Different alcoholic drinks may trigger different emotions; many of them negative

Bill Rogers
November 24, 2017

If you want to feel relaxed after a hard day, better order wine or beer. Almost 60 percent of liquor drinkers said the booze makes them feel energized and confident, but they also were more likely to feel aggressive, ill, restless or tearful compared with people drinking red wine or beer.

This compared to about two per cent of wine drinkers and seven per cent of beer drinkers.

Drinking spirits was also more likely to induce negative feelings than any other type of alcohol.

All drinkers in the survey had imbibed a full range of alcoholic beverages - spirits, beer, red and white wine - within the previous year.

Around 59 per cent of the respondents associated spirits - like vodka, gin, whiskey and other hard alcohols - with feelings of energy and confidence.

More news: Padmavati Cleared By UK Censor But Won't Release. What Twitter Thinks

On the other hand, red wine and beer used to trigger more positive thoughts in the minds of people; no matter they drink from home or outside. Those who were dependent on alcohol were most likely to link any type of alcohol to an emotional response (both positive and negative). "This can result in a quicker stimulating effect as blood alcohol levels increase", Bellis was quoted as saying by "The Telegraph". The least commonly felt emotion was aggression, with only 3% of people said they felt this way.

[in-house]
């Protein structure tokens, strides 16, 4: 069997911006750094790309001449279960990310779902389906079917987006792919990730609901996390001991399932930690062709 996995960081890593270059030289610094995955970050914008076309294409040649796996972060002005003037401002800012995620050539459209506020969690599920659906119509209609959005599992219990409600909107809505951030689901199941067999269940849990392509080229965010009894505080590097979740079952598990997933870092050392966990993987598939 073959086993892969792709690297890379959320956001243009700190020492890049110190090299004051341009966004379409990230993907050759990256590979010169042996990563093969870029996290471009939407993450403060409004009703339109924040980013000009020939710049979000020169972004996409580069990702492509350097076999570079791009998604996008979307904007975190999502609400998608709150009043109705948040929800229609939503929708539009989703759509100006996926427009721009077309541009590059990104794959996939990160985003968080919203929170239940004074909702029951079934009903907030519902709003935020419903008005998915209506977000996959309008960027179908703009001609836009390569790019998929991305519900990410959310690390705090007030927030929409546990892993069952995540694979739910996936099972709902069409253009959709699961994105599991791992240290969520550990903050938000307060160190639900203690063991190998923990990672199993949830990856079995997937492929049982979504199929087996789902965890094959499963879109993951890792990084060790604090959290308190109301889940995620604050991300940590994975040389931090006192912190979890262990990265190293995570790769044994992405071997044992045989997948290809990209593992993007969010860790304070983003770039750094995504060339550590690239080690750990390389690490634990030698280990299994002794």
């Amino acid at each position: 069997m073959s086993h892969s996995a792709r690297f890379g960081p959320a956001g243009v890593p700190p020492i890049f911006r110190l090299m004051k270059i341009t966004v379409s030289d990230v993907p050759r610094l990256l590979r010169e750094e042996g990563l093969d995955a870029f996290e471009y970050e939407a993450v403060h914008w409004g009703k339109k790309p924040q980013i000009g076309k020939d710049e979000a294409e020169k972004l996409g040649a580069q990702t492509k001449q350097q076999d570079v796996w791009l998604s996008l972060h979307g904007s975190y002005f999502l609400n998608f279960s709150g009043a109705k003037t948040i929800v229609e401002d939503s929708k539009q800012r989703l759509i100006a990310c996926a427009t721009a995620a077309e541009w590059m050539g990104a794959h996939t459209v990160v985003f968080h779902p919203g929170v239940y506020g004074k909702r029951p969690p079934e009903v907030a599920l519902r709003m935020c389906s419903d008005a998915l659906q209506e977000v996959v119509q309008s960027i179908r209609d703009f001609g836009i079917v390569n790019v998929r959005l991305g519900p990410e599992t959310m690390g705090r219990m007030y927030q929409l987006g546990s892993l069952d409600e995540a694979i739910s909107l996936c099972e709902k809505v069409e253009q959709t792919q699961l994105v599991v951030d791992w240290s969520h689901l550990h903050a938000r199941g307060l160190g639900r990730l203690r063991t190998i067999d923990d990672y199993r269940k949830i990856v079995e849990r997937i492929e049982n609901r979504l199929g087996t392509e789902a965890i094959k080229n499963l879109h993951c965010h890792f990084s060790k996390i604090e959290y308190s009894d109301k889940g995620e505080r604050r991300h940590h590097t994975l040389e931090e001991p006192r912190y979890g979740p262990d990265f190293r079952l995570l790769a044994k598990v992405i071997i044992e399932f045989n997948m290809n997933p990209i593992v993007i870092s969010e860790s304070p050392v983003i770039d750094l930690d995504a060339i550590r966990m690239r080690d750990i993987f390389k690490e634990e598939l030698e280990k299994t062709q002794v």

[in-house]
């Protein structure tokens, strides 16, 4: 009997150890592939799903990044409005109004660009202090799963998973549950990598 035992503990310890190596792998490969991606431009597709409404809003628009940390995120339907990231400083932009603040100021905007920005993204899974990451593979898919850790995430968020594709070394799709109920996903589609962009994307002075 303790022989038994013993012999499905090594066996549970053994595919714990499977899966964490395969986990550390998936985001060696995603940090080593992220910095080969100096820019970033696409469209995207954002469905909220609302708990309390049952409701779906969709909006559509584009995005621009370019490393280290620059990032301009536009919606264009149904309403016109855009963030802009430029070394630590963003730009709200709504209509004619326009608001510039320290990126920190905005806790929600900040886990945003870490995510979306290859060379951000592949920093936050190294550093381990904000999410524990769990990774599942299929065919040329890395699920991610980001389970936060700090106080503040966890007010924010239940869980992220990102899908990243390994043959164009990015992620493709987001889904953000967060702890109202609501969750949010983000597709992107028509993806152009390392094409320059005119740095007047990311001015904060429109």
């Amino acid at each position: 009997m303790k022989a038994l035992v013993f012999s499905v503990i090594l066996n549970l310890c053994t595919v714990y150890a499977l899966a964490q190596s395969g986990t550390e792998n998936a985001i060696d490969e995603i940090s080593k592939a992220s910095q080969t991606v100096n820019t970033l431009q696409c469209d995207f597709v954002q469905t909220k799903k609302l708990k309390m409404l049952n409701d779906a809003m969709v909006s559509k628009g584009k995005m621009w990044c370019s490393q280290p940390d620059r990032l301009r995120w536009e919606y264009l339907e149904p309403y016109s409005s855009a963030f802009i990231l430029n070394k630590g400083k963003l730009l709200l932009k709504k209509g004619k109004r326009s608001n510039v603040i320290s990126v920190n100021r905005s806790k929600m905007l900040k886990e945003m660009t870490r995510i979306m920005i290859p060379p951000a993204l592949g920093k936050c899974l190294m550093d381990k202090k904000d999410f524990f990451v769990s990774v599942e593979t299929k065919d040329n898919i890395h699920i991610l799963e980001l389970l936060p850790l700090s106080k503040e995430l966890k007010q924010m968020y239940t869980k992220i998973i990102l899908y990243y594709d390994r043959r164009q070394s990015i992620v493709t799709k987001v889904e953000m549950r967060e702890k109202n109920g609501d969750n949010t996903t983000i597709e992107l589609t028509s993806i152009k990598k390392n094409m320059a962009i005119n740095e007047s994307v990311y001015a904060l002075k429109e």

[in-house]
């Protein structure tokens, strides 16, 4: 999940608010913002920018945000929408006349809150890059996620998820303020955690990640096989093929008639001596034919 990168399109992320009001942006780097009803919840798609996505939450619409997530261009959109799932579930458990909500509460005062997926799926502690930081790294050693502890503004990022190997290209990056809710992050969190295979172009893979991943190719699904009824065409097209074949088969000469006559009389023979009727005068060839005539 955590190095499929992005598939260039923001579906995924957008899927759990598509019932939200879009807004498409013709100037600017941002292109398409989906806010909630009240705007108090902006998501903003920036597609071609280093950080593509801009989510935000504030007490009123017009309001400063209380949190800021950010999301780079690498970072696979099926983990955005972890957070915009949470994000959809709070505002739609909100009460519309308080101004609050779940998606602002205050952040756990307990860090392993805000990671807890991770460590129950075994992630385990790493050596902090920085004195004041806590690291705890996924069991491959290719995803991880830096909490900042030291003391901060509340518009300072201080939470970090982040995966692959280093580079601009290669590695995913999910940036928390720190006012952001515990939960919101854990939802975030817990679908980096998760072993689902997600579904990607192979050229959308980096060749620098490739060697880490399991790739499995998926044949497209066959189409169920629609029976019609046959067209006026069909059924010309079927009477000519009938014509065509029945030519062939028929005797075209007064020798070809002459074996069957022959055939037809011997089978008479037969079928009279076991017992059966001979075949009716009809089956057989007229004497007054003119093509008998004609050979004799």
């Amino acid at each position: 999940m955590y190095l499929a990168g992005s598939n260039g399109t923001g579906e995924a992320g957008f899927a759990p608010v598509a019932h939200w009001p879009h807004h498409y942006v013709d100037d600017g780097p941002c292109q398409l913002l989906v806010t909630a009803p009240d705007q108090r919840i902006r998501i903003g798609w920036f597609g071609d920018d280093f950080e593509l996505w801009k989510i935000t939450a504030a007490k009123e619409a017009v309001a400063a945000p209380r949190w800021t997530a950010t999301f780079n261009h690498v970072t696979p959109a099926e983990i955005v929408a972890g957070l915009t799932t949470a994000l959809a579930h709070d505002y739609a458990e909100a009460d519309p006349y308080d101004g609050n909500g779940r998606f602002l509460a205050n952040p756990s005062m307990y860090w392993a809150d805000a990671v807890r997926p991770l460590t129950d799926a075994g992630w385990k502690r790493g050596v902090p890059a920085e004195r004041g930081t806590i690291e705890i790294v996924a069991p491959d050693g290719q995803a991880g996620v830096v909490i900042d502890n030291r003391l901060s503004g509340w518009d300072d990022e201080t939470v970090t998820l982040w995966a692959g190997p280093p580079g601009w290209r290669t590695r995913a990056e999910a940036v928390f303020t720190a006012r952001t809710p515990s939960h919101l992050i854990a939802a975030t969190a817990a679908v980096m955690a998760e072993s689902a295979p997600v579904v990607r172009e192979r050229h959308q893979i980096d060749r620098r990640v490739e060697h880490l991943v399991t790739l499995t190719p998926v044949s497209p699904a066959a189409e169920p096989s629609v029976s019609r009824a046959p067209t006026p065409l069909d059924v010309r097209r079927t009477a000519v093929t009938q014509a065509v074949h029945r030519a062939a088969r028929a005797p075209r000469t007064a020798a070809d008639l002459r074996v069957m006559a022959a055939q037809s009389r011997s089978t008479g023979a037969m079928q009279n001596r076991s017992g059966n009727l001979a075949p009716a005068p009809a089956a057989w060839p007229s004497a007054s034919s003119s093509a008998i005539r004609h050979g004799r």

The authors, writing in the BMJ Open journal, said: "Understanding emotions associated with alcohol consumption is imperative to addressing alcohol misuse, providing insight into what emotions influence drink choice between different groups in the population". More than 40 percent ticked "sexy" on the survey. Negative feelings such as aggression (30%), restlessness (28%) and tearfulness (22%) give significant cause for concern. It may be due to the nature of the drink, such as different ingredients, alcohol content, and the amounts consumed.

Men were significantly more likely than women to associate feelings of aggression with all types of alcohol, particularly heavier drinkers, it was found. 50 percent of people who drank beer too shared a similar experience and said that they felt positive while drinking beer. British scientists have noted that men in a state of intoxication more in control of their emotions than women. "As people get the kick from escalating alcohol levels, the same increases reduce the brain's ability to suppress impulsive feelings or to consider the consequences of acting on them".

Moreover, spirits have a higher alcohol content. "People get that rush", he said, "and of course it damps down the consideration of the repercussions of some of the actions they might take". He says the findings probably relate to how much more alcohol is present in spirits compared to other drinks. So manage to solve the problem of increasing the number of people with alcohol dependence and the level of violence in society, he added.

Other reports by TheSundaySentinel

Discuss This Article